Haplosporidian Infection of Clams


Category 1 (Not Reported in Canada)

Common, generally accepted names of the organism or disease agent

Haplosporidian infection of clams and cockles.

Scientific name or taxonomic affiliation

  1. Minchinia (=Haplosporidium) tapetis (Azevedo 2001), Haplosporidium sp.
  2. Haplosporidium edule (Azevedo et al. 2003).
  3. Unnamed haplosporidian (Armstrong and Armstrong 1974).
  4. A second unnamed haplosporidian of unknown relationship to the parasites indicated above (Itoh et al. 2005).

Geographic distribution

  1. West coasts of France, Portugal and Spain.
  2. Galicia, Spain.
  3. Yaquina Bay, Oregon, USA.
  4. Iwakuni in Yamaguchi Prefecture, Japan.

Host species

  1. Tapes (=Ruditapes) decussatus, Venerupis aureus and cultured Venerupis (=Tapes, =Ruditapes) philippinarum.
  2. Cerastoderma edule
  3. Tresus capax.
  4. Venerupis (=Tapes) philippinarum.

Impact on the host

Prevalence of infection usually low (about 4%). However, M. tapetis occurred in up to 59% of T. decussatus and 25% of V. aureus in Spain. The pathogenicity of the plasmodial stage in clams is minimal but, the sporulation stage in the connective tissue causes important lesions in the digestive gland and gills. Haplosporidium edule in cockles from Spain was detected in a low prevalence at only 2 of 34 locations. Infections were heaviest in the digestive gland and induced a haemocytic response especially when the plasmodial stage was dominant (Carballal et al. 2001). In Japan, a haplosporidian infection was detected in May 2002 in one of 40 Manila clams experimentally deployed in April 2002 (from Oita Prefecture, Japan) to investigate the drastic decrease in commercial V. philippinarum stocks in the area of Yamaguchi Prefecture. This is the only known case of this parasite in Japan. The gills and connective tissue of the visceral mass of the infected clam was almost completely replaced by plasmodia and spores with a few plasmodia also occurring in the foot tissues (Itoh et al. 2005). Although no mortalities have been attributed to these parasites, the effect on clam populations is unknown but, related species are highly pathogenic to oysters on the east coast of North America.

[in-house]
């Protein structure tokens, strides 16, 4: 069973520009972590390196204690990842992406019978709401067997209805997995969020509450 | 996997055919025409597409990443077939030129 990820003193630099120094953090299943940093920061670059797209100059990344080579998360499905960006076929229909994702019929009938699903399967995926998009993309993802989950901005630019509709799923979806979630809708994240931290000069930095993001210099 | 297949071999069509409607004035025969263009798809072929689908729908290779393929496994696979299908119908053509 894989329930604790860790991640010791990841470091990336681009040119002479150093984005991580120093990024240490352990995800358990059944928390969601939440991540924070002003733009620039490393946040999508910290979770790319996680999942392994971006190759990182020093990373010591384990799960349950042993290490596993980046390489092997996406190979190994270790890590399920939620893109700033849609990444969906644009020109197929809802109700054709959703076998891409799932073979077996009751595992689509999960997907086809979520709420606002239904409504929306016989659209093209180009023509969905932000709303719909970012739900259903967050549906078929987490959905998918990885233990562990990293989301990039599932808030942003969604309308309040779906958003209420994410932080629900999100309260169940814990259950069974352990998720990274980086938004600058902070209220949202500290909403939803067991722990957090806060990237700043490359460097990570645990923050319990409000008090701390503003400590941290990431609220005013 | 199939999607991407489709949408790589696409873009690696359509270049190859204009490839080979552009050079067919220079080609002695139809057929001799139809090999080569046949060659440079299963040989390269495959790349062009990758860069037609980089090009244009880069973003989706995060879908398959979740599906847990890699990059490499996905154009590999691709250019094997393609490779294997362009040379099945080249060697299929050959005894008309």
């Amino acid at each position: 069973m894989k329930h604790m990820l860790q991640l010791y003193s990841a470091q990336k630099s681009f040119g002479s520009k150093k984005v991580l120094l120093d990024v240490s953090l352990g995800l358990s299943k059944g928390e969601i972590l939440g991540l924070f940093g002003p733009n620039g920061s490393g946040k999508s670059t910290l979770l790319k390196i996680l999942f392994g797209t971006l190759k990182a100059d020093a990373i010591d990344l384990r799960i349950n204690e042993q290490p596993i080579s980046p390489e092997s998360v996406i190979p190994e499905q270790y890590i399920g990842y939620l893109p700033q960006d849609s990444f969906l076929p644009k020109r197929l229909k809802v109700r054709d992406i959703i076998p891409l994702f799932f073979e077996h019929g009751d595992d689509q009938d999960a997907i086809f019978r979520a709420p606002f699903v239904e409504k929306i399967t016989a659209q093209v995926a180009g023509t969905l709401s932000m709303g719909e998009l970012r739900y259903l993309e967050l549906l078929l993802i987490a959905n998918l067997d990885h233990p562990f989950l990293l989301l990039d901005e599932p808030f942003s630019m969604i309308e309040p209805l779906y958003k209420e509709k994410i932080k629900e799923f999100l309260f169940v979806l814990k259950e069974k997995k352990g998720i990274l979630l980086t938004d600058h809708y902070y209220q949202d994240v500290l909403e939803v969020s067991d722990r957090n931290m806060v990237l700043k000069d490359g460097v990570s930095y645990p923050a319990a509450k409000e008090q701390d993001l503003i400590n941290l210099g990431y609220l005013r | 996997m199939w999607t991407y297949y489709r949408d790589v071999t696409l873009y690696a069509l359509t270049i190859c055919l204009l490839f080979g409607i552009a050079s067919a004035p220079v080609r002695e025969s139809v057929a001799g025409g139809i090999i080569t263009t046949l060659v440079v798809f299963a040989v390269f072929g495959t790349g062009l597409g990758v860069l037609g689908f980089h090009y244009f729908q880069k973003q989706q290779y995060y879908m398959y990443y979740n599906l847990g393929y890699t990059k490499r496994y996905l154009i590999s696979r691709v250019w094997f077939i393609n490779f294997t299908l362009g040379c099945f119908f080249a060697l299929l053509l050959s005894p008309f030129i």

Diagnostic techniques

Wet Mount:

  1. Fresh immature spores exhibit one or two (and rarely three) epispore cytoplasmic extensions. However, after 3 to 5 days of incubation in filtered seawater the extensions were lost.
  2. Fresh mature spores examined under phase contrast microscopy had two long spore extensions (25 to 45 µm in length), one at each end of the ovoid spore.

Figure 1. Wet mount squash of the digestive gland from Venerupis philippinarum from Japan heavily infected with an unidentified species of haplosporidian. Several plasmodia containing developing spores (arrows) and a few free spores (arrow heads) were liberated from the infected tissue. Image provided by Kazuo Momoyama PhD, Inland Sea Division, Yamaguchi Prefectural Fisheries Research Center, Aio-Futashima, Yamaguchi 754-0893, Japan; e-mail: momoyama.kazuo@pref.yamaguchi.lg.jp.

Figure 2. Phase contrast micrograph of a spore of an unidentified species of haplosporidian from Venerupis philippinarum from Japan. Image provided by Kazuo Momoyama PhD, Inland Sea Division, Yamaguchi Prefectural Fisheries Research Center, Aio-Futashima, Yamaguchi 754-0893, Japan; e-mail: momoyama.kazuo@pref.yamaguchi.lg.jp.

  1. First signs of infection are multinucleate plasmodia (5-16 µm in diameter with 3-16 nuclei with endosomes (nucleoli)) usually in the epithelia of the digestive tract. Intense sporulation occurs in the interstitial connective tissue underlying the digestive gland and gills. The ovoid operculate spores are 5-6 µm long and 4-6 µm wide.
  2. Plasmodia (5 to 6 µm in diameter), sporonts, sporoblasts (sporocysts, 11 to 15 µm in diameter) and numerous ovoid to ellipsoidal spores (3.2 by 2.2 µm) were most abundant in the connective tissue of the digestive gland but also occurred in the connective tissue of the gill, gonad and mantle (Carballal et al. 2001, Azevedo et al. 2003).
  3. The cysts consist of massive aggregations of host haemocytes circumscribed by fibroblast-like cells. Within the cysts, numerous oval to spherical plasmodia, ranging from 10-35 µm in length and containing 2 to more than 60 spherical nuclei. Development and multiplication of the plasmodia, and sporogony have not been observed thereby precluding positive identification.
  4. The connective tissue of the gills and visceral mass were almost completely replaced by parasite cells including spores. A few parasite cells were also observed in the foot tissues.